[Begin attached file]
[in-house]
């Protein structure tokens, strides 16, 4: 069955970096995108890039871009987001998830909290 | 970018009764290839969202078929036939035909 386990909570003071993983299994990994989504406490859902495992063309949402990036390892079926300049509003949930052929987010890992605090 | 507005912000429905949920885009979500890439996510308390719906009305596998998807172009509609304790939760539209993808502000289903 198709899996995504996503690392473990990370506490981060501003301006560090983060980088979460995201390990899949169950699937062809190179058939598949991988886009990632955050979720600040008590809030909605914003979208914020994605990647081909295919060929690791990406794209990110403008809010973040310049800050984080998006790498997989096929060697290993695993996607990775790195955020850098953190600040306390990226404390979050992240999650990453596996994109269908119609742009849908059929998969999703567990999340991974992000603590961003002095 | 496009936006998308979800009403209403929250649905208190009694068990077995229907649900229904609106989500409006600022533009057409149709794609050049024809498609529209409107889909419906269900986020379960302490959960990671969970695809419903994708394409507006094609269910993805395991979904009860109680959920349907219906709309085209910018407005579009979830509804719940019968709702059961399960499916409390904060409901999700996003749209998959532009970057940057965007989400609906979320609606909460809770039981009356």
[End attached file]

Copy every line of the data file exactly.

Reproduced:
[in-house]
């Protein structure tokens, strides 16, 4: 069955970096995108890039871009987001998830909290 | 970018009764290839969202078929036939035909 386990909570003071993983299994990994989504406490859902495992063309949402990036390892079926300049509003949930052929987010890992605090 | 507005912000429905949920885009979500890439996510308390719906009305596998998807172009509609304790939760539209993808502000289903 198709899996995504996503690392473990990370506490981060501003301006560090983060980088979460995201390990899949169950699937062809190179058939598949991988886009990632955050979720600040008590809030909605914003979208914020994605990647081909295919060929690791990406794209990110403008809010973040310049800050984080998006790498997989096929060697290993695993996607990775790195955020850098953190600040306390990226404390979050992240999650990453596996994109269908119609742009849908059929998969999703567990999340991974992000603590961003002095 | 496009936006998308979800009403209403929250649905208190009694068990077995229907649900229904609106989500409006600022533009057409149709794609050049024809498609529209409107889909419906269900986020379960302490959960990671969970695809419903994708394409507006094609269910993805395991979904009860109680959920349907219906709309085209910018407005579009979830509804719940019968709702059961399960499916409390904060409901999700996003749209998959532009970057940057965007989400609906979320609606909460809770039981009356």